Six, perfect number. Isn’t three the perfect number? Yeah, I got six more bullets in my gun.

Story line

In the Southwest during the Civil War, a mysterious stranger, Joe (Clint Eastwood), and a Mexican outlaw, Tuco (Eli Wallach), form an uneasy partnership — Joe turns in the bandit for the reward money, then rescues him just as he is being hanged. When Joe’s shot at the noose goes awry during one escapade, a furious Tuco tries to have him murdered. The men re-team abruptly, however, to beat out a sadistic criminal and the Union army and find $20,000 that a soldier has buried in the desert.

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Solar Eclipse Identity

Solar Eclipse Identity
Solar Eclipse Identity

Game: use your day of birth, the last number of your birth year, and the zodiac sign to find your Solar Eclipse Identity.

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Tri-Cornered Baseball Game – 1944 Dodgers Yankees Giants

Crowd buys $56,500,000 in War Bonds
Crowd buys $56,500,000 in War Bonds

The three way game played on June 26, 1944 was set up to support the war effort with an unusual exhibition game played by the Yankees, Dodgers, and the Giants at the Polo Grounds. Presented by the War Bond Sports committee in connection with the Fifth War Loan. The First War Loan began on November 30, 1942. The Fifth War Loan was the largest of the eight, and by its conclusion on July 8, 1944, $20.6 billion had been raised. $56.5 million contributed by the Tri-Cornered game at the Polo Grounds. 

  The crowd of 50,000 contributes $5.5 million to attend, while the Bond Clothing Co. pays $1 million in bonds for an autographed program. The overwhelming majority of the money comes from the city of New York, with Mayor Fiorello La Guardia purchasing $50 million worth of bonds. 
Dickey, Pennock, Schang

Dickey, Pennock, Schang

 The three-cornered baseball game started with Hitting, running, and throwing contests. In between contests, Al Schacht, the Clown Prince of Baseball, entertained the crowd of 50,000, and admission to the game was by purchase of series E, F, and G war bonds. The 40,000 general admission unreserved seats cost one $25 war bond; the 5,809 reserved seats in the lower stands went for a $100 bond; the box seats both upper and lower cost the fan a $1,000 war bond. Bleacher seats were free to servicemen.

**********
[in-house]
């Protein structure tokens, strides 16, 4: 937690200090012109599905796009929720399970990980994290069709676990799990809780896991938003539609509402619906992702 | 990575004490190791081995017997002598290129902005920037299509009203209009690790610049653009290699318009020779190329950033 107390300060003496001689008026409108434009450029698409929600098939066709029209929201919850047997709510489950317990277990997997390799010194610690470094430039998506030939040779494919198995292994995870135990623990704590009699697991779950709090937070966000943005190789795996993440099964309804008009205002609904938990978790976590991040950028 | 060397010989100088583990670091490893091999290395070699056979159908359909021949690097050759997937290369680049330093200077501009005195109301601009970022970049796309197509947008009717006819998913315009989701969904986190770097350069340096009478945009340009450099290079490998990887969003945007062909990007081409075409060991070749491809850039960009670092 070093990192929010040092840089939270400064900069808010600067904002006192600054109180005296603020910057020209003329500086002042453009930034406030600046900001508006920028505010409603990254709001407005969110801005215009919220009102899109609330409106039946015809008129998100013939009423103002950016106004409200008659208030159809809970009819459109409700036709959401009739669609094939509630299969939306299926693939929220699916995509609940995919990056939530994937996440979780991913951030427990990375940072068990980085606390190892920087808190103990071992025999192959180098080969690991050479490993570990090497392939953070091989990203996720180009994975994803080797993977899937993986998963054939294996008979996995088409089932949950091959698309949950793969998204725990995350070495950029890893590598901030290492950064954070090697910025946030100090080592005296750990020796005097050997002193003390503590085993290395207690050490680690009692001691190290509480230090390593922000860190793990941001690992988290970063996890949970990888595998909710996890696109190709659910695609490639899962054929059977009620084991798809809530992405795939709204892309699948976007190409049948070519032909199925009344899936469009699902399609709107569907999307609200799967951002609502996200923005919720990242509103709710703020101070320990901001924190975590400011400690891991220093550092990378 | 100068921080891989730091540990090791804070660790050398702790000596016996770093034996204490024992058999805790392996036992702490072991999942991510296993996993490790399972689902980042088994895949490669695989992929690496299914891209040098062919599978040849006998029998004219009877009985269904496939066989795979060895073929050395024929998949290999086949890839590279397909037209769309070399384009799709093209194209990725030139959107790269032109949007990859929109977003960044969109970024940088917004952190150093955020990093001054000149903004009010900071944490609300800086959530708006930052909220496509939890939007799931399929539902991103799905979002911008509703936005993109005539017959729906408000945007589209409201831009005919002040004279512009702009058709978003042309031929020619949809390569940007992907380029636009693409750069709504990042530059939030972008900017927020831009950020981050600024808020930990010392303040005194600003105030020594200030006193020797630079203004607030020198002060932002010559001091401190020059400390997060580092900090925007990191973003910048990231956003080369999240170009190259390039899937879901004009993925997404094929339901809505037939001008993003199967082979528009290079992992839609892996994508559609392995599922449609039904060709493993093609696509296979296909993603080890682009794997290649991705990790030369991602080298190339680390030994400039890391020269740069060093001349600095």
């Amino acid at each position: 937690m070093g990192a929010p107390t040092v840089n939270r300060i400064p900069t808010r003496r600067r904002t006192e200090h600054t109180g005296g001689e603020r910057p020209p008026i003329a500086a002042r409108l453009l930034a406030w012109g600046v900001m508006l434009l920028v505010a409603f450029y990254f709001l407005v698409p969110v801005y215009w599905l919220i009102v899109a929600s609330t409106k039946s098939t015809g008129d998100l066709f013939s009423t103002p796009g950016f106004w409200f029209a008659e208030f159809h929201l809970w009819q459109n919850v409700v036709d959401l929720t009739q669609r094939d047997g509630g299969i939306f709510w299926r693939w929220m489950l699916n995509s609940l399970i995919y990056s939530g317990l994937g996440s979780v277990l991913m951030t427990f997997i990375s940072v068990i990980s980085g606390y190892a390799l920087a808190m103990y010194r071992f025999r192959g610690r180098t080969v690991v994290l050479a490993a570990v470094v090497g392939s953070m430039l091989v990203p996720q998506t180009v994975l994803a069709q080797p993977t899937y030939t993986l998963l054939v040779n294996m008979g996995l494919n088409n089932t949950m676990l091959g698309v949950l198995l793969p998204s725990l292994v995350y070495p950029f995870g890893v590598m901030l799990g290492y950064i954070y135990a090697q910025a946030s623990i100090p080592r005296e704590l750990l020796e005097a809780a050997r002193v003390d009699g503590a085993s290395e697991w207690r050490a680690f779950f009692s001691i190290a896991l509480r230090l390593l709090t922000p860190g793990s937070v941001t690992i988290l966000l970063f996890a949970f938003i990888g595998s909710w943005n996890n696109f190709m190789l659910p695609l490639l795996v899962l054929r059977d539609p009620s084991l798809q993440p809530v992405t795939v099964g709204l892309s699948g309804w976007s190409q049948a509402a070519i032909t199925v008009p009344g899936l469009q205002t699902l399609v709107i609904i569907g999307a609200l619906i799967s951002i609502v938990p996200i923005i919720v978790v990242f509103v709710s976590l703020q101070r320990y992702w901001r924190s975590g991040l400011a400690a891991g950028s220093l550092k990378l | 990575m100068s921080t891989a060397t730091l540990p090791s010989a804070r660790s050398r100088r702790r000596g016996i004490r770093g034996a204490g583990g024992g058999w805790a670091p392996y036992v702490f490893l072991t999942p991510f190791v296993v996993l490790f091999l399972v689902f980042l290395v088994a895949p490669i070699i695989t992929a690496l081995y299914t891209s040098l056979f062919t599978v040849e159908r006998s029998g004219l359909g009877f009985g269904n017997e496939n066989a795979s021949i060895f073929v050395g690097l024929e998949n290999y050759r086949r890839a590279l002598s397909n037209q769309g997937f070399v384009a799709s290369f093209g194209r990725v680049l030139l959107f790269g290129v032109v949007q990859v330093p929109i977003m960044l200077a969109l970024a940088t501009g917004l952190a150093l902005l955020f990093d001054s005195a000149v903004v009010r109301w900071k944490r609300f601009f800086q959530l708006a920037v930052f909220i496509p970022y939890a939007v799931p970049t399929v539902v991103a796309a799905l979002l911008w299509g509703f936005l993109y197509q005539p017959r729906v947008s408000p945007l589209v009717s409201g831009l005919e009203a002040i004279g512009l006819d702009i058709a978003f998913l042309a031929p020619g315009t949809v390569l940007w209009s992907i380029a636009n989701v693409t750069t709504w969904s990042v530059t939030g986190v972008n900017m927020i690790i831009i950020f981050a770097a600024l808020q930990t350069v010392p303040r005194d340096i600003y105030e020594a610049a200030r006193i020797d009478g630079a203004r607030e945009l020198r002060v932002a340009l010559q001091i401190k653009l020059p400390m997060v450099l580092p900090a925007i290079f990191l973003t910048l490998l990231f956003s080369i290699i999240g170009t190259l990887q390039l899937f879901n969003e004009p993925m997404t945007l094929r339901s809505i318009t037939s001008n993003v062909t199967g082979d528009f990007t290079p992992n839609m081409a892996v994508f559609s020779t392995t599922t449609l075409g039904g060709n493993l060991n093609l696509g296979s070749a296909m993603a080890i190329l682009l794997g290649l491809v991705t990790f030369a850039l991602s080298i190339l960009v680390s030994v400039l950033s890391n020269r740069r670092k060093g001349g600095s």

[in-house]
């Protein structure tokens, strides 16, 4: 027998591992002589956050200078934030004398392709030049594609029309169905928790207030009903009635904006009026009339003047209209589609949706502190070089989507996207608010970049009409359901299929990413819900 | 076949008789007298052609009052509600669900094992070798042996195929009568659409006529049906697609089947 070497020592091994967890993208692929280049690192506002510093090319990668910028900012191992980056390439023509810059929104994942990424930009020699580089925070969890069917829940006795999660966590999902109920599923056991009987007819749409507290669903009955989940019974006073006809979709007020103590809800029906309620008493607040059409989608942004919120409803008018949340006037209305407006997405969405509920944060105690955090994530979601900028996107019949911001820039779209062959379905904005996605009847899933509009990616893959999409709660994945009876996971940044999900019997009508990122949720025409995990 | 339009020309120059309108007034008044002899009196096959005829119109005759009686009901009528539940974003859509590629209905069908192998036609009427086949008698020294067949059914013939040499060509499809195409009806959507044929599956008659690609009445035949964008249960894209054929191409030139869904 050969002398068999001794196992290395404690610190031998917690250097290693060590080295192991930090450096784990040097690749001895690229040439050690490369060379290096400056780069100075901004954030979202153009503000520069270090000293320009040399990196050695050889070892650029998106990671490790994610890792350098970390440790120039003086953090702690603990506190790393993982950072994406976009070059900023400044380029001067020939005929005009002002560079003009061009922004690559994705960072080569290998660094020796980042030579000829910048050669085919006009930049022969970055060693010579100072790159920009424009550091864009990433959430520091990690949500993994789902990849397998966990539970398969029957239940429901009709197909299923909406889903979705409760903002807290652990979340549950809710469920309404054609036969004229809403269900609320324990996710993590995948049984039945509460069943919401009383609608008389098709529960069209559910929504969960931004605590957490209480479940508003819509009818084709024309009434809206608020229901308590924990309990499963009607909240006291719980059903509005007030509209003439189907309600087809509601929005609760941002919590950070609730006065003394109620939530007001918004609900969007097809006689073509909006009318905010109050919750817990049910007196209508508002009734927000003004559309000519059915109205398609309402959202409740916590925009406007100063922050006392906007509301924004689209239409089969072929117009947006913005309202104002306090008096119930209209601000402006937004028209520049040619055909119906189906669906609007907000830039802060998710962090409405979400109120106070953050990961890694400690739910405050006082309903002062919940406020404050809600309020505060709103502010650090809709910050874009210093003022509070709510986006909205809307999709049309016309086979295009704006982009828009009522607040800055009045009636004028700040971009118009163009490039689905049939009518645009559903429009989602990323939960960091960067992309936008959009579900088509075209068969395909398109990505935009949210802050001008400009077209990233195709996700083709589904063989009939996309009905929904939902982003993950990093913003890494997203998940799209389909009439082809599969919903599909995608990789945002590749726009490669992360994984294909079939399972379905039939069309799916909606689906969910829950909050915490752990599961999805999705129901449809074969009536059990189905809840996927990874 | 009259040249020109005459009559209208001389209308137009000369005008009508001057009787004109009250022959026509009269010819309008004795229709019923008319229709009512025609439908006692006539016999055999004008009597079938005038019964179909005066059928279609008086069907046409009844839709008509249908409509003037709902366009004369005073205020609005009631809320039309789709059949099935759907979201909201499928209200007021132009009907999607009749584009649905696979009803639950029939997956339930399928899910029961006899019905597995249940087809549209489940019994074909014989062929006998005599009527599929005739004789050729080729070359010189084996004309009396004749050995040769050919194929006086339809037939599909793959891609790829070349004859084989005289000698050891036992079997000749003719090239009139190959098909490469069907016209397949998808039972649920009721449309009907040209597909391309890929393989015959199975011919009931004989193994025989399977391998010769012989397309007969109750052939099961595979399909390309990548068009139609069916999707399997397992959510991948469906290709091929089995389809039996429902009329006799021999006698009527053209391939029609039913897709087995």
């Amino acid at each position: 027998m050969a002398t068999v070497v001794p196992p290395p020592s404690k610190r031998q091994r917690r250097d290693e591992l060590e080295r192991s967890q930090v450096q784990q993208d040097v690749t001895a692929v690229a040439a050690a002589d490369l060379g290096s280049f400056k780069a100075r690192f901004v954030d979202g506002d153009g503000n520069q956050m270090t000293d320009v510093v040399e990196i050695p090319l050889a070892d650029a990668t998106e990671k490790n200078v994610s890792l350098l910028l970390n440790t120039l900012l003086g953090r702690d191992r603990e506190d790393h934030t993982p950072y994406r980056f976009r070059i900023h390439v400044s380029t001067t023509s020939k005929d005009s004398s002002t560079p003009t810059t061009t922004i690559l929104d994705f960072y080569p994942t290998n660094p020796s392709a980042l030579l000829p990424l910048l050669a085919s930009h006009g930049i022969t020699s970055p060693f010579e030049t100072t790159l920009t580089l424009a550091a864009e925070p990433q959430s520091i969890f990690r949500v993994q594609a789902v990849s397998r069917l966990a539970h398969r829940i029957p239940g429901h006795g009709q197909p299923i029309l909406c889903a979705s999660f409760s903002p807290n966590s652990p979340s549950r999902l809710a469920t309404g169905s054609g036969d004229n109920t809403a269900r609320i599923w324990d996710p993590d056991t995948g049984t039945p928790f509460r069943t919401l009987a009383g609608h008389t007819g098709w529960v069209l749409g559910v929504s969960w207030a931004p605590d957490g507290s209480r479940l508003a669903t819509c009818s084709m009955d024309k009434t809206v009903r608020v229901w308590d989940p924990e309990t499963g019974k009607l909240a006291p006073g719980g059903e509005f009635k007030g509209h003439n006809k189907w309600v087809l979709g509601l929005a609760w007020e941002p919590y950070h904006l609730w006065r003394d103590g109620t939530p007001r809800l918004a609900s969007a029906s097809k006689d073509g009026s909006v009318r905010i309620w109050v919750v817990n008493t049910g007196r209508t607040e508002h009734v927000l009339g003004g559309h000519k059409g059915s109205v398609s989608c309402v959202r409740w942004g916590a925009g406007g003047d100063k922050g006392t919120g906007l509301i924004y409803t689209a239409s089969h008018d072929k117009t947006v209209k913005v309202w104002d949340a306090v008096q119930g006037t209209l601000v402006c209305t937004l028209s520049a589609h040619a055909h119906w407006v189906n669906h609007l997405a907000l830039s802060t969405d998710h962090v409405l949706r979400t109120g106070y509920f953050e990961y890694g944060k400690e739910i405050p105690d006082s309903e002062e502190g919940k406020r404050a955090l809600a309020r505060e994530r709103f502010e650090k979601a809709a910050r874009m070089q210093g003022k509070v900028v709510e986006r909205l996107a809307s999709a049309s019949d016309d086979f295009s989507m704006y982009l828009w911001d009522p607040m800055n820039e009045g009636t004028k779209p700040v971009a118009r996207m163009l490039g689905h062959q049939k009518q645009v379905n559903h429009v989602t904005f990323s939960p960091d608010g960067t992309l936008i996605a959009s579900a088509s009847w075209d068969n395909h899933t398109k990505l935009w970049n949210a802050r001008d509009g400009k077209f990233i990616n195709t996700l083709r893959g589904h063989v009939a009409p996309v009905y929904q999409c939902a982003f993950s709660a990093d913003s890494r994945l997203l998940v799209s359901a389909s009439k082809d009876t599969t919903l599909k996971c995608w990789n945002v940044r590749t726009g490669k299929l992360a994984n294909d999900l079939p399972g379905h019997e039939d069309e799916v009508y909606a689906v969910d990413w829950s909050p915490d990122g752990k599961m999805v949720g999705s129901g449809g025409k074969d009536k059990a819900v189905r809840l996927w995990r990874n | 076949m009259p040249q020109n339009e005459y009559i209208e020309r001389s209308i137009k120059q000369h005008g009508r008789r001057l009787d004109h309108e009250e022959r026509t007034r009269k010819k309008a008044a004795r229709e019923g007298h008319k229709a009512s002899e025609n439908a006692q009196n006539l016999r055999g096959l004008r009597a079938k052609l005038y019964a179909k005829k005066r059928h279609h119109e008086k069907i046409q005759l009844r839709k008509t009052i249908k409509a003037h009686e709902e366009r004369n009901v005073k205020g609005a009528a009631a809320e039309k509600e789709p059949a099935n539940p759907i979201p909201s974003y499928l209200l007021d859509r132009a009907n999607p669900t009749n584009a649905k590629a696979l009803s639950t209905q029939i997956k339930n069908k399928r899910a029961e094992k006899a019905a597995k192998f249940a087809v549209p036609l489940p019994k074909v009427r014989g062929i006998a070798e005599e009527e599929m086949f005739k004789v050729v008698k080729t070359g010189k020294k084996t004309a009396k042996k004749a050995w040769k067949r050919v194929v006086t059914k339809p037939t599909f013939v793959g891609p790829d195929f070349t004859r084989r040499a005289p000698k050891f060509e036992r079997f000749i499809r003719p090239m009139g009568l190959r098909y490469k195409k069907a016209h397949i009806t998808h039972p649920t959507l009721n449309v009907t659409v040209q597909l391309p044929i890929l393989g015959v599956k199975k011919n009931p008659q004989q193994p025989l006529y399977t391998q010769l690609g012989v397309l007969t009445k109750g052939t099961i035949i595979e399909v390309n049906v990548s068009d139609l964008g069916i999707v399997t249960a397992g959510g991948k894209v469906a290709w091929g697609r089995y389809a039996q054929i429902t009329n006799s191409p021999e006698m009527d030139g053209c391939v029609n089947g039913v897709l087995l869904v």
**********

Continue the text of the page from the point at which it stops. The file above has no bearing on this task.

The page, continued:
Dickey, Pennock, Schang

Dickey, Pennock, Schang

 Between the Contests and the game took center stage at second base where radio and movie comedian Milton Berle “boisterously ushered in” a series of musical numbers. Then former Mayor James J. Walker took charge as master of ceremonies to introduce some New York baseball oldtimers: Zack Wheat, Nap Rucker and Otto Miller of the Dodgers; the Giants’ Roger Bresnahan, George (Hooks) Wiltse, and Moose McCormick; the Yankees’ Wally Schang, Herb Pennock, and U.S. Navy Lieutenant Commander Bill Dickey.

Giants vs Dodgers vs Yankees
Giants vs Dodgers vs Yankees

Giants vs Dodgers vs Yankees – The setup for a three-way nine inning game was simple: The Dodgers and Yankees played the first inning while the Giants sat out; the Dodgers and Giants played the second inning while the Yankees sat out; the Yankees and Giants played the third inning while the Dodgers sat out. The same order continued to the game’s end.

Scoreboard
Scoreboard

Fifth War Bond

Fifth War Bond

Fifth War Bond

This is a 1944 Dodgers Yankees Giants Tri-Cornered Baseball Game Polo Grounds Fifth War Loan Program. The glossy 16 page, black & white program was issued by the War Bond Sports committee. Listed in the program’s centerfold rosters are the following Hall of Fame members: Dodgers Paul Waner and Leo Durocher, Giants Joe Medwick, Mel Ott and Ernie Lombardi, Yankees Joe McCarthy and Umpire Jocko Conlan. Many other stars of the time are also listed: Dixie Walker, Ed Stanky, Ralph Branca, Howie Schultz, Whit Wyatt, Augie Galan, Billy Jurges, Gus Mancuso, Buddy Kerr, Johnny Allen, George Stirnweiss, Hank Borowy, Joe Page.

Source: http://keymancollectibles.com/publications/threewaygame.htm

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Flower Child Name

Flower child name

Last name
Last name was cropped, so here’s a duplicate

What is your Flower Child Name?

  1. First letter of your first name.

  2. Color shirt you are wearing.

  3. First letter of your last name.

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Win lose or draw

Win Lose or Draw

Win Lose or Draw
Win Lose or Draw

Win, Lose or Draw is an American television game show that aired from 1987 to 1990 in syndication and on NBC. It was taped at CBS Television City (one of the few non-CBS game shows to tape there), often in Studios 31, 33, and 43 at various times.[3] It was co-produced by Burt & Bert Productions (headed by Burt Reynolds and Bert Convy, the original host of the syndicated version) and Kline & Friends for Disney’s Buena Vista Television. It has also had two versions on The Disney Channel: Teen Win, Lose or Draw from 1989 to 1992, and a revived version known as Disney’s Win, Lose or Draw which aired in 2014.